I was struck with a mysterious sense of déjà vu when, having spent much of the afternoon researching the life and times of Theodor Herzl, inspiration for the Jewish nation, I heard on the news that a red-hot political row had broken out over anti-Semitism.
I had just been witnessing movie scenes of the shocking racist incidents that probably drove Herzl into an early grave as he vowed to do something about it.
Yet now, some 120 years after his campaign to establish a Jewish national home got off the ground, anti-Semitism is still rife in Europe’s corridors of power.
The Labour Party, Britain’s official opposition which has traditionally had the support of most Jews, is reeling from the shockwaves of anti-Jewish feeling expressed by some of its leading figures.
First we heard of the resignation of an Oxford University Labour group leader sickened by anti-Semitism in its ranks, then we learnt of a young Labour councillor forced to resign after it emerged she had tweeted that Hitler was “the greatest man in history”.
And now former London Mayor Ken Livingstone takes to the airwaves to defend a Labour MP suspended on similar grounds.
After claiming Hitler was a Zionist who, in 1932, believed Jews should be moved to Israel, Mr Livingstone invoked a tirade of invective not only from opponents, but from many within his own party including a Nottinghamshire MP, John Mann, who confronted him in the street and called him a “disgusting, lying racist” and “Nazi apologist”.
Around 30 Labour MPs, including several Shadow Cabinet members, demanded Mr Livingstone be expelled from the party (he has been suspended) and there was outrage over the decision by Labour leader MP Jeremy Corbyn to issue a public telling off to Mr Mann. Party chief whip Rosie Winterton (my own MP, as it happens) is said to have refused to suspend Mr Mann.
Labour peer Lord Dubs – who escaped the Nazis as a child through Britain’s Kindertransport scheme – is “enormously troubled” by the row. “What we need is firm leadership; the leadership has been a bit slow in responding (to anti-Semitism),” he told a British TV news programme.
And Jewish Labour donor David Abrahams, who has given £650,000 to the party, called for Mr Corbyn to resign, saying a new leader was needed to cut out the ‘cancer’ of anti-Semitism.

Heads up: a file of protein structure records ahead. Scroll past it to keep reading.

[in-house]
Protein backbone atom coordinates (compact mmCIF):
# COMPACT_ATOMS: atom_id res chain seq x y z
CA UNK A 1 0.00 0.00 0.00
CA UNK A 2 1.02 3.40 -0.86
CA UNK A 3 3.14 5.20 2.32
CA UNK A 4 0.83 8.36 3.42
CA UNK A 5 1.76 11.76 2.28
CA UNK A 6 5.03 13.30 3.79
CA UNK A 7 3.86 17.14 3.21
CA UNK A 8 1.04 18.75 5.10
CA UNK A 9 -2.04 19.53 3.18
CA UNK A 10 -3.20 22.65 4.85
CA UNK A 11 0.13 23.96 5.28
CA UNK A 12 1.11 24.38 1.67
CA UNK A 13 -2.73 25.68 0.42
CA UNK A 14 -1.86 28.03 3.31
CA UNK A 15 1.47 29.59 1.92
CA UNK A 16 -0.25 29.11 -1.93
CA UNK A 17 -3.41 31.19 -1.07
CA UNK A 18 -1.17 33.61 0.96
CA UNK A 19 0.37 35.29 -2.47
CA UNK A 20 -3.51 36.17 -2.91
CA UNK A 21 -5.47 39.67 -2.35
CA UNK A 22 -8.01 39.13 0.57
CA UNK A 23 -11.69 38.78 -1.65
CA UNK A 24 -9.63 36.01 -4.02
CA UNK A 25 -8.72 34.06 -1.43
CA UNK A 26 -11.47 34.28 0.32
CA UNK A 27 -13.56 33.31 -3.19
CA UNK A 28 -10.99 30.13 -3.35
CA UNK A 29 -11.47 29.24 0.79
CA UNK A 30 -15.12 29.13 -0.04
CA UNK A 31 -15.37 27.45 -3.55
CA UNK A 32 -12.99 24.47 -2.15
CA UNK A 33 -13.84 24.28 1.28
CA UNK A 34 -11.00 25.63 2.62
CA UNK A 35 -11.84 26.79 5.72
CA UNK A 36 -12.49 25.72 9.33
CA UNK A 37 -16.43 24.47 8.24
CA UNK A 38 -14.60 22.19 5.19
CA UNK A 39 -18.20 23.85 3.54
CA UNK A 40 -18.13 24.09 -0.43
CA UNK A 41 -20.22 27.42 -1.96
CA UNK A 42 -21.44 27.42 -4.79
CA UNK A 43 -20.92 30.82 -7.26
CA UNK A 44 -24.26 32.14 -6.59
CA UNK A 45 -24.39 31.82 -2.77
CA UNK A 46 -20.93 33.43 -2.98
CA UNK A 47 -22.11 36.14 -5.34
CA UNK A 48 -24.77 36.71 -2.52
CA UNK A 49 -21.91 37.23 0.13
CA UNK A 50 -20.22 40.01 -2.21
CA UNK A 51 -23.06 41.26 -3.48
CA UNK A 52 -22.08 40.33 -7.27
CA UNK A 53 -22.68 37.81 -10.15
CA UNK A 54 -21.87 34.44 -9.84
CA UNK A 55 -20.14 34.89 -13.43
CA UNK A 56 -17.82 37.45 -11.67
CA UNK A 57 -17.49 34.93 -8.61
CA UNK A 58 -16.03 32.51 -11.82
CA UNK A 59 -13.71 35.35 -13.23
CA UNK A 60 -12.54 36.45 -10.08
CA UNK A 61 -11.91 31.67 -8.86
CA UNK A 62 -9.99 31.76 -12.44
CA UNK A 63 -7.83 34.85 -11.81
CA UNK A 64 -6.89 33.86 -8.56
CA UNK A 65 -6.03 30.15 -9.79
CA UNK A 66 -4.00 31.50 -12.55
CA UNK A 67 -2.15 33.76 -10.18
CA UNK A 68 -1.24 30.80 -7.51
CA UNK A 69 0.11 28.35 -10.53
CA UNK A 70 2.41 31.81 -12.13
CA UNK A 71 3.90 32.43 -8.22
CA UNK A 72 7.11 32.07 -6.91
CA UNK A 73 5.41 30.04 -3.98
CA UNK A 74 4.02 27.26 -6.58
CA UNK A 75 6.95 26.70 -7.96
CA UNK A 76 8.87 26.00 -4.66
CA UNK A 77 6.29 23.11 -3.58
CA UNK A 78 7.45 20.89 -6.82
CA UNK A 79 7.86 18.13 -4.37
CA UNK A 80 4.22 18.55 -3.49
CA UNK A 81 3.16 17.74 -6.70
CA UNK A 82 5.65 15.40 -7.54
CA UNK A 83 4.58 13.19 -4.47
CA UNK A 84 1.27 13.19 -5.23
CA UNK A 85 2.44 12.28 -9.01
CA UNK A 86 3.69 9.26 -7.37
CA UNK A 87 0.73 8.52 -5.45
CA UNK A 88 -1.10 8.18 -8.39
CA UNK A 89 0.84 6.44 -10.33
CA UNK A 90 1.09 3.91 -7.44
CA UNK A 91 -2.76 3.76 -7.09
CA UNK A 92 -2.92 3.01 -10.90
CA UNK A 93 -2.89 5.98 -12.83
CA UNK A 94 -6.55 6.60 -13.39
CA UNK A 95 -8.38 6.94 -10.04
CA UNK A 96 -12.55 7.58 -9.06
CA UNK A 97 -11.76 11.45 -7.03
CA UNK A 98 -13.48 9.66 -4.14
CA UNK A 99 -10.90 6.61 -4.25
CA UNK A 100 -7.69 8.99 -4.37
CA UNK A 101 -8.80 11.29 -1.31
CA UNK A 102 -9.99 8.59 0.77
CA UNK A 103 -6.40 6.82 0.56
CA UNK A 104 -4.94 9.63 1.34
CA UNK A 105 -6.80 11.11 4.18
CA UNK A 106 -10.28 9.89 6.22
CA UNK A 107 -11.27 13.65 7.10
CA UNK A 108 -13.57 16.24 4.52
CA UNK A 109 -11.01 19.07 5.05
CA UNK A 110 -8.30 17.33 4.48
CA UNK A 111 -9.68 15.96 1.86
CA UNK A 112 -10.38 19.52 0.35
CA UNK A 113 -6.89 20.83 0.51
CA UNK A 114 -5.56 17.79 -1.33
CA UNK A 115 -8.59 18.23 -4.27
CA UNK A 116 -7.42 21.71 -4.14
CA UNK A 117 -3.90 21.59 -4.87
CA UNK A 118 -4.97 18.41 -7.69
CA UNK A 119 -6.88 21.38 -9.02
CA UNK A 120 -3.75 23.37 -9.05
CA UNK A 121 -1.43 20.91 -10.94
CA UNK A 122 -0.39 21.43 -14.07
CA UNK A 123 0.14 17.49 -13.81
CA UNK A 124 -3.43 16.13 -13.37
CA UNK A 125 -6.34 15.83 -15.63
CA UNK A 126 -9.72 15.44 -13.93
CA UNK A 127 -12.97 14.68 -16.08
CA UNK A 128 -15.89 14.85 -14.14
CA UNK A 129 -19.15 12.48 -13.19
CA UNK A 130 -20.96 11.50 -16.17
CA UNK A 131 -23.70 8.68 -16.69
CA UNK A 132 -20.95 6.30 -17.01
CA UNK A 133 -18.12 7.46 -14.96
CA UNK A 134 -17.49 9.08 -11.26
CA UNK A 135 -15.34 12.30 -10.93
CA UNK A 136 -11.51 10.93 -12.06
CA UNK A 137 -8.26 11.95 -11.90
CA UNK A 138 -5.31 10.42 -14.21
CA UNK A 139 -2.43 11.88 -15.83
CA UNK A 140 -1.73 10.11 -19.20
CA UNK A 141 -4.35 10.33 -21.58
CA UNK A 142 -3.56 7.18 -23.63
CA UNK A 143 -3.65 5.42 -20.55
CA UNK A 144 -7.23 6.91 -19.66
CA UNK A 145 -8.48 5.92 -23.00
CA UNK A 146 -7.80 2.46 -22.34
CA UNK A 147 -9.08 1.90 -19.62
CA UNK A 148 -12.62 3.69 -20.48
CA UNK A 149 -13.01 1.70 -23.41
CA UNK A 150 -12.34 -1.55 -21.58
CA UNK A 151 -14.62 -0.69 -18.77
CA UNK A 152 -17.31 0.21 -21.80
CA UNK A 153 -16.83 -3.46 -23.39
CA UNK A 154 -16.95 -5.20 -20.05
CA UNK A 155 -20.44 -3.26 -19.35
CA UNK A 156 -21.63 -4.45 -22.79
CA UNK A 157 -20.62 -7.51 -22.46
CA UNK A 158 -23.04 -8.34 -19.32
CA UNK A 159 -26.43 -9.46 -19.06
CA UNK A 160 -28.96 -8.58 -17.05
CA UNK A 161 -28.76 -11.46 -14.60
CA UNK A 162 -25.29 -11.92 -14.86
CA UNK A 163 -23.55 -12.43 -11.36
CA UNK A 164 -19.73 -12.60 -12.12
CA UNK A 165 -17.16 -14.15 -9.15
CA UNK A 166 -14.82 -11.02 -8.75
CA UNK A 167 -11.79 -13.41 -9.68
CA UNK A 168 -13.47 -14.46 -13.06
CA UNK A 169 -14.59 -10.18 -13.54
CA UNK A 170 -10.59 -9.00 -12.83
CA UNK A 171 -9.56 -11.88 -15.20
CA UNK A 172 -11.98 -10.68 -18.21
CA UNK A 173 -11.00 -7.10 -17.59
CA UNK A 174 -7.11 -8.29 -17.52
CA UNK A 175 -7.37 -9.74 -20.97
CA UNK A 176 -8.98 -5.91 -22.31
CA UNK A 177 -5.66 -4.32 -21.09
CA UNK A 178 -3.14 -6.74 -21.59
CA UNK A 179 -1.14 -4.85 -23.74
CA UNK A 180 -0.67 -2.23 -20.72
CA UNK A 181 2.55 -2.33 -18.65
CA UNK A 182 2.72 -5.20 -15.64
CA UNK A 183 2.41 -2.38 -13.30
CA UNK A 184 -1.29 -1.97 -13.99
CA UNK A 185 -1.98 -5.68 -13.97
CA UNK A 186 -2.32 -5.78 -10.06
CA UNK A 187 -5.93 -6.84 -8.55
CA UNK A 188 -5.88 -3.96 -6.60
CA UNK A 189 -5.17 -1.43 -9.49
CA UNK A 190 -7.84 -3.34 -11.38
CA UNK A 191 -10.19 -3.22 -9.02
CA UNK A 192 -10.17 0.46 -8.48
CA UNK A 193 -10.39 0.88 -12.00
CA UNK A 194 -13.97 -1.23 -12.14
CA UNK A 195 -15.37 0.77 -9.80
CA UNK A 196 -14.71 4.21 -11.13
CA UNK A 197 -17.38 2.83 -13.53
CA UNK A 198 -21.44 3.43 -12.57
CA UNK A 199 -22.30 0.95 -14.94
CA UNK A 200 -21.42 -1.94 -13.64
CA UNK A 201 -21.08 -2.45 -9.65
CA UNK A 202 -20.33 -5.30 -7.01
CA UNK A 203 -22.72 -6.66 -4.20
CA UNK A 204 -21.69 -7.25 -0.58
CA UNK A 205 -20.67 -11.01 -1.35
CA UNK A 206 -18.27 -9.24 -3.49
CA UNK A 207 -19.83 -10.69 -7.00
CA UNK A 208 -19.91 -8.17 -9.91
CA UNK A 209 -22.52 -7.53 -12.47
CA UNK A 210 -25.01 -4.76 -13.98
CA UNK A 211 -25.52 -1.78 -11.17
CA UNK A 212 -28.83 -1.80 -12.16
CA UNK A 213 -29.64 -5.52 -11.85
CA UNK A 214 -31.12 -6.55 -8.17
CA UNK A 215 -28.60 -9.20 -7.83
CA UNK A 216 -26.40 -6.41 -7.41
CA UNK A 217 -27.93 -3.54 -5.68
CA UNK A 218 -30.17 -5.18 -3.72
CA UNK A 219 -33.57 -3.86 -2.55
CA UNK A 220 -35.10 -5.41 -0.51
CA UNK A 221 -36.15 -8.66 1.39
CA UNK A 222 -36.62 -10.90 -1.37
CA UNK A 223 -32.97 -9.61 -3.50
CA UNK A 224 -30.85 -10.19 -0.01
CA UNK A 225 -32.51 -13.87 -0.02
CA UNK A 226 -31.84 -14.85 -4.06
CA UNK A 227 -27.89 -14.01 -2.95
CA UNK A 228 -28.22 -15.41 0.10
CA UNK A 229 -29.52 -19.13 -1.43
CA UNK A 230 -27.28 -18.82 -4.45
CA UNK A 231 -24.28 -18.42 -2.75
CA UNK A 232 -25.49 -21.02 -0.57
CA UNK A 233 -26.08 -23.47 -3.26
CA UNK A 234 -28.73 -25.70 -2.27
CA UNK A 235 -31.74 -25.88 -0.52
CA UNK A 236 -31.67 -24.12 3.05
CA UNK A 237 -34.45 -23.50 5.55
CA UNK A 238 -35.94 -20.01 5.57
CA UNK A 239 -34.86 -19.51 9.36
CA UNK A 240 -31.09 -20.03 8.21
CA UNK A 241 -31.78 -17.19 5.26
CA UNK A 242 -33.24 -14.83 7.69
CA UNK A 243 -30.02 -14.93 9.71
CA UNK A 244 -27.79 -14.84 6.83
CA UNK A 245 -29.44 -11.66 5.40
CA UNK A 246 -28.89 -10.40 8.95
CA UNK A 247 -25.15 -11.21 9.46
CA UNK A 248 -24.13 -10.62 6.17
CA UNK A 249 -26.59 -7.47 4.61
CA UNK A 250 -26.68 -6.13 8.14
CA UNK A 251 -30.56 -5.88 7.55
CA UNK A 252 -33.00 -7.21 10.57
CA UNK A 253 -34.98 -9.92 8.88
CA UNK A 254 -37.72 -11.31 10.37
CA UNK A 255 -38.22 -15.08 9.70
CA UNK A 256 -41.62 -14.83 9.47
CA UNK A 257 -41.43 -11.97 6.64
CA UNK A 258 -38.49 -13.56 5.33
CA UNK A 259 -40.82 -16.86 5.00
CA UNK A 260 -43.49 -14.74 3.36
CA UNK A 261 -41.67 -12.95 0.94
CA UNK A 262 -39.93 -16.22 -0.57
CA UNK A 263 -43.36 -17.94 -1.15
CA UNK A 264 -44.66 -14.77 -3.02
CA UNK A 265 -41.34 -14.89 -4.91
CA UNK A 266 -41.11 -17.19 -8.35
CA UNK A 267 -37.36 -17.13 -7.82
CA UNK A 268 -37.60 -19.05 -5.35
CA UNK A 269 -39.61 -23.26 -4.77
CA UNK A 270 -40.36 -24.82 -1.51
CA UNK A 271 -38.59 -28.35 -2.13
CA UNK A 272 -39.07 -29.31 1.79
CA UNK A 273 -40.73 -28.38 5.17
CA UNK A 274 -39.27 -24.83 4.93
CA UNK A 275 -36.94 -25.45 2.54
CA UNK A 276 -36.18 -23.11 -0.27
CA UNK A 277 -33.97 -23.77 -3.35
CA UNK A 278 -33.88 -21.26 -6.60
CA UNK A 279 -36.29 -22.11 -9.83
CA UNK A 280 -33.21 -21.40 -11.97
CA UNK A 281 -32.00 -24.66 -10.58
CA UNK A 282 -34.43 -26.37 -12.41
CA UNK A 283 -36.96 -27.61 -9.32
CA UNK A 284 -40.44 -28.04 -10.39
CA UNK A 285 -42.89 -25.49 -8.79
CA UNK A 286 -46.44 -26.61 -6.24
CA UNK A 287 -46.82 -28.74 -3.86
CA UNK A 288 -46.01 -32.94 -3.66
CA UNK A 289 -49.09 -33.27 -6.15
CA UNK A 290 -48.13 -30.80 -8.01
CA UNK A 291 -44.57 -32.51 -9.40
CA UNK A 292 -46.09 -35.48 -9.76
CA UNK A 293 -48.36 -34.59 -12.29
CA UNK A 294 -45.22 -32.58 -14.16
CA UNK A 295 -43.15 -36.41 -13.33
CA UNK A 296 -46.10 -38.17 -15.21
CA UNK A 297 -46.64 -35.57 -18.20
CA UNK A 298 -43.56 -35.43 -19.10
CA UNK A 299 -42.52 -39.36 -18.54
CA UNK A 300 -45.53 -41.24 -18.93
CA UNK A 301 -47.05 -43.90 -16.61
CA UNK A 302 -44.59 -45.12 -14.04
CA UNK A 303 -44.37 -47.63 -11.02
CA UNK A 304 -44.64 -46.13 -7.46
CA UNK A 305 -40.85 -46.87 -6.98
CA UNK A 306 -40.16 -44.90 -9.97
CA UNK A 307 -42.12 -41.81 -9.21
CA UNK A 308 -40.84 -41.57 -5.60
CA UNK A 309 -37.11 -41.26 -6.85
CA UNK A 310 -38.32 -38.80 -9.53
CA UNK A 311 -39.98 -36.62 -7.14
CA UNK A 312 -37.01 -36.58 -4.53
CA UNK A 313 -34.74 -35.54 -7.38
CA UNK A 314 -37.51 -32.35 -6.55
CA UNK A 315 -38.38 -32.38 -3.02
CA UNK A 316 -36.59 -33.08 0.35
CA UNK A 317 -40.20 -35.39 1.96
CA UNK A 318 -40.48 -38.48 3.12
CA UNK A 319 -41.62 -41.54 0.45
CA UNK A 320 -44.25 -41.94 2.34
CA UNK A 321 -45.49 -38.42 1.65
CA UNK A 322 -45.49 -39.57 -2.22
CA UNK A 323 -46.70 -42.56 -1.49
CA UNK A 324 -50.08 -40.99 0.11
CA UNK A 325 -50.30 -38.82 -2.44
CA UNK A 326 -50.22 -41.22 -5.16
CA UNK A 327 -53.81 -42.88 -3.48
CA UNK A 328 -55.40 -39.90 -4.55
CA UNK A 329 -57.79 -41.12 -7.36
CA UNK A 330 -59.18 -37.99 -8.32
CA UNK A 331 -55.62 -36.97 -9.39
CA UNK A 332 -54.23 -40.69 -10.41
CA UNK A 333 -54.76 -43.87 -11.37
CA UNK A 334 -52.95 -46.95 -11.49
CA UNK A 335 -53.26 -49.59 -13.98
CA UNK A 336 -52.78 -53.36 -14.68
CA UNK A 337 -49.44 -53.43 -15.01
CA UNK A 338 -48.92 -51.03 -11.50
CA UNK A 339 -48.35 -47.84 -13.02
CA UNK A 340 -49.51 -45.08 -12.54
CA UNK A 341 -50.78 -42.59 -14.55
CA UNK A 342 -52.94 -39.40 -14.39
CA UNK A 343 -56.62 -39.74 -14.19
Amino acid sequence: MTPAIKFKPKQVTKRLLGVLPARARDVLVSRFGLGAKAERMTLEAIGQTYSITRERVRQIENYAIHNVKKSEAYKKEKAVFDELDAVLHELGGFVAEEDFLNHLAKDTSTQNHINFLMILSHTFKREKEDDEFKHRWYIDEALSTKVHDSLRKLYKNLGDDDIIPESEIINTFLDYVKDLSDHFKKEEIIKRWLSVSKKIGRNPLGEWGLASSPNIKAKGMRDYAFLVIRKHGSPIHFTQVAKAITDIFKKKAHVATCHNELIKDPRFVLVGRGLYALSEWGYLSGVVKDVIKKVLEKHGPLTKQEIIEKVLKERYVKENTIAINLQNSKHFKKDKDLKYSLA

As for Mr Livingstone’s claim, historian Andrew Roberts says it’s a “grotesque mangling of the historical record”, adding: “The idea that Hitler ever wanted a fully-functioning successful Jewish state in Palestine…is ludicrous.”
Mr Corbyn, for his part, who has referred to terror groups Hamas and Hezbollah as “friends”, denies the party is in crisis.
The chilling aspect of all this is that it is not something taking place in a dark corner. It’s in the public square, at the very centre of British politics. And I have a hunch what lies behind it.
The root cause, I believe, is the growing godlessness in the nation, and especially in the Labour Party. What a travesty for a political movement launched by devout Christians like Keir Hardie determined to let their faith make a difference to society by campaigning for a fairer share of wealth, for example. But what motivates them now?
People who are godless hit out at those who are special to God. That’s what happened in Hitler’s case; it led to mass murder and mayhem, but ended in disaster and defeat for the dictator and his people.
Steven Jaffe, a member of the UK’s Jewish Board of Deputies, made this point earlier in the year when he said that the Holocaust had been spawned by godlessness and the rejection of faith.
He said the exodus from Egypt was immediately followed by the battle with Amalek, who had no reason to attack Israel. There was no territorial dispute or history of conflict, for example. And they attacked the sick and the elderly – those who were most vulnerable. (Deuteronomy 25.17-18)
“The conflict with Amalek is not over,” he said. Amalek denied God and his power in the same way the Nazis did, and the latter mirrored their lack of mercy.
The poisonous view that God does not exist naturally leads to godless behaviour and thought. Pledges of never letting another Holocaust occur are not enough, in my opinion; without a recovery of faith in the God of Israel, there can be no guarantee that it won’t happen again.
The only safe place to be – in the long term – is in God’s hands, doing his work. I challenge the Labour Party to return to its Judeo-Christian roots.
Charles Gardner is author of Israel the Chosen, available from Amazon, and Peace in Jerusalem, available from olivepresspublisher.com